description as the SW1/4, NE1/4 of section 20, and were replaced by the SE1/4, NE1/4 of section 20. Additional lands containing Cutthroat Castle were added to the monument at that time,259 reflecting the third enlargement to the monument

since its creation.

Timpanogos Cave, Utah

The 150-acre Timpanogos Cave National Monument provides yet another example. Originally proclaimed in 1922, the location of the cave system proved difficult to describe accurately, in part because the caves were located “upon unsurveyed lands within the Wasatch National Forest.”260 As President Kennedy

explained in the proclamation modifying the boundaries:

[A] subsequent survey, accepted by the General Land Office on May 17, 1945, disclosed that that diagram does not accurately depict the boundaries of the monument as those boundaries are marked on the ground; and . . . it appears that it would be in the public interest to redefine the external boundaries of the monument in conformity

255 Original acreage from National Parks Conservation Ass’n, supra note 23. Current acreage from

Listing of Acreage (Summary), supra note 23.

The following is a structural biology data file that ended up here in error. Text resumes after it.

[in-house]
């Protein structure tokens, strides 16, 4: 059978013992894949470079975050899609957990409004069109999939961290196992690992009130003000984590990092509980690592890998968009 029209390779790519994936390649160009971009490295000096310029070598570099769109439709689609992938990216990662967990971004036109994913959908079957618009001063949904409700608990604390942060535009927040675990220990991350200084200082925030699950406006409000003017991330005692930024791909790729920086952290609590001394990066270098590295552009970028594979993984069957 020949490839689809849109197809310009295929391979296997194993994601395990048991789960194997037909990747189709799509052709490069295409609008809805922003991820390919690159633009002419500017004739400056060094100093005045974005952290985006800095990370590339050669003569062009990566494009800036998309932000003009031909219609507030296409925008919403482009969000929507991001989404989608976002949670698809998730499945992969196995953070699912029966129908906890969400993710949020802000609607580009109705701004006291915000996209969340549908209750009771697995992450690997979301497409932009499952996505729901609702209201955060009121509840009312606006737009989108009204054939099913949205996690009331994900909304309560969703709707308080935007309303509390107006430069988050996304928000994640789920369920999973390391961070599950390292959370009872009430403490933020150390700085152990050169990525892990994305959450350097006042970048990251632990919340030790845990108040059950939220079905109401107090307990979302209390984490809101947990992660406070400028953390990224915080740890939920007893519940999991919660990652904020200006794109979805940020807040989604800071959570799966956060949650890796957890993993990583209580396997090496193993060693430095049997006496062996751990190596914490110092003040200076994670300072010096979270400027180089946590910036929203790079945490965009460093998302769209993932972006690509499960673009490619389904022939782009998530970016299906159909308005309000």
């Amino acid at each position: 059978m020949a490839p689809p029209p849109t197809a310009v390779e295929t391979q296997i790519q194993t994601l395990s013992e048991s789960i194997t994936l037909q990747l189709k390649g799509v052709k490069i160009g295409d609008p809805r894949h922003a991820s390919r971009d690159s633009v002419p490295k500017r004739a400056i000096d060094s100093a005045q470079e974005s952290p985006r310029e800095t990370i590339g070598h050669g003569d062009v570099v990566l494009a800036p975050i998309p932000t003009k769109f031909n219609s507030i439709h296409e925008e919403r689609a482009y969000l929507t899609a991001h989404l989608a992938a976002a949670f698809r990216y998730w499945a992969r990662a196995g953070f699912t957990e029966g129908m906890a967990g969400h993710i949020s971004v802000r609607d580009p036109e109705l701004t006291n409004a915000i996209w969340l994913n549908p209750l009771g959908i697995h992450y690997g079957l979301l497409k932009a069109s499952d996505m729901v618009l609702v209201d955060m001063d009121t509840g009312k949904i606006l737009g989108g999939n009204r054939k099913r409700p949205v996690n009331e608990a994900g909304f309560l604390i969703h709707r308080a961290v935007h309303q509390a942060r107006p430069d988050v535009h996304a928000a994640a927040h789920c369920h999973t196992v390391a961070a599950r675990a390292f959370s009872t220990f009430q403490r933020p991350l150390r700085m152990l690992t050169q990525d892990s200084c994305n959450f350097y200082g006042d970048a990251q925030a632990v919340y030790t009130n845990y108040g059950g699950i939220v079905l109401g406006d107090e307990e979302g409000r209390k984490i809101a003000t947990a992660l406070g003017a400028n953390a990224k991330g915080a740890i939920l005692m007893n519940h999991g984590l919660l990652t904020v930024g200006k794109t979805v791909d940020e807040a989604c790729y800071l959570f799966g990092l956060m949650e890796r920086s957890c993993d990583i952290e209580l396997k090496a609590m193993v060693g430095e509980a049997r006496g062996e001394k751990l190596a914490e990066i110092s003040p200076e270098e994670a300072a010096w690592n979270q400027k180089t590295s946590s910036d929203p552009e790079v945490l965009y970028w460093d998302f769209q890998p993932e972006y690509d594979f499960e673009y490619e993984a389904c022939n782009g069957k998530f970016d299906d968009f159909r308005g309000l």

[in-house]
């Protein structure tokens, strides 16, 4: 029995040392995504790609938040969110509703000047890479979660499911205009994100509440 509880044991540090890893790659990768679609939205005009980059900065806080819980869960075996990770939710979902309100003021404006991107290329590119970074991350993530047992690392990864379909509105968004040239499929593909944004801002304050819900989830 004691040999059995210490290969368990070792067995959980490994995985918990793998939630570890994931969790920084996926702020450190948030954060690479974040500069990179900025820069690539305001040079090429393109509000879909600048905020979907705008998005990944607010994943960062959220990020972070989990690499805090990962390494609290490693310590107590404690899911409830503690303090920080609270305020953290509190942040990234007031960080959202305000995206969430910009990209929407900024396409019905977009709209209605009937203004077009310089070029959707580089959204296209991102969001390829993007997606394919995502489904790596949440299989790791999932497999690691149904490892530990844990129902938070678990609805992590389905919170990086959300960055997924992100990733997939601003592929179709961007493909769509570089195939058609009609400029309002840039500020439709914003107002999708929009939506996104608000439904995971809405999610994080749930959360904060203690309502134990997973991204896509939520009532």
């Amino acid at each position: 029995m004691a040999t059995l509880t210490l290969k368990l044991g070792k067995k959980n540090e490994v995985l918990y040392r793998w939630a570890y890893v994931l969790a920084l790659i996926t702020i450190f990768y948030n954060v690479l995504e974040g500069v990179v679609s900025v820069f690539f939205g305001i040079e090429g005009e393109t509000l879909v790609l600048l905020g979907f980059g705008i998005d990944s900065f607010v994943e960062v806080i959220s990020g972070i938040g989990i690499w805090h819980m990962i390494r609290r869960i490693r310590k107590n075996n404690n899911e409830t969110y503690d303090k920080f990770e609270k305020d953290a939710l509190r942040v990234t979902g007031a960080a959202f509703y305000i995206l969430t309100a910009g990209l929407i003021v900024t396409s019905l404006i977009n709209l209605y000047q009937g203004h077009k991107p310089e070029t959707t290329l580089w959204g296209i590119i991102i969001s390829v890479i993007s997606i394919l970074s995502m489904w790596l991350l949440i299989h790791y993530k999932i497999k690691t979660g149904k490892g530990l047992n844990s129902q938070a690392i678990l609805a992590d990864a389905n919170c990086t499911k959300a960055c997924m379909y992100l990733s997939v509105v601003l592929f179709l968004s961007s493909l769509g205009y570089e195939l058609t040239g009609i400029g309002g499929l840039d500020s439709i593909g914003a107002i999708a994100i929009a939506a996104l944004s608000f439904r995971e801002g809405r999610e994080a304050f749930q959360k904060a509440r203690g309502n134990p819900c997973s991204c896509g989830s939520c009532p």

256 See Proclamation No. 1654, 42 Stat. 2299 (Mar. 2, 1923) [hereinafter Hovenweep Proc.]. 257 Proclamation No. 2924, 16 Fed. Reg. 3687 (May 1, 1951) [hereinafter 1951 Hovenweep

Expansion Proc.]; Proclamation No. 2998, 17 Fed. Reg. 10,715 (Nov. 26, 1952) [hereinafter 1952 Hovenweep Expansion Proc.].

258 See Proclamation No. 3132, 21 Fed. Reg. 2369, 2369 (Apr. 12, 1956) [hereinafter 1956

Hovenweep Revision Proc.].

259 Id.

with the survey.261

Mount Olympus, Washington

Survey errors at Mount Olympus National Monument created similar confusion, complicating management efforts. As the Secretary of Agriculture explained, “[t]he original diagram accompanying the proclamation dated March 2, 1909, it appears was not drawn with strict regard for the correct assemblage of the unsurveyed townships, regarding which there was little evidence at that date.”262

These problems were resolved in 1915 as part of a boundary revision that is discussed in more detail in Parts III.A.3., and III.C.263

Arches, Utah

Updated land and resource surveys also prompted revisions to Arches National Monument. On April 12, 1929, President Hoover proclaimed two areas totaling 4,520 acres that were “located in unsurveyed townships” as Arches National Monument.264 On November 25, 1938, President Franklin Roosevelt expanded the

monument by 29,160 acres to include lands containing “geologic and prehistoric structures of historic and scientific interest,” and “other public lands contiguous to the said monument which are necessary for the proper care, management, and protection of the objects of scientific interest situated on the lands included in the monument and on the other lands referred to above.”265 However, it soon became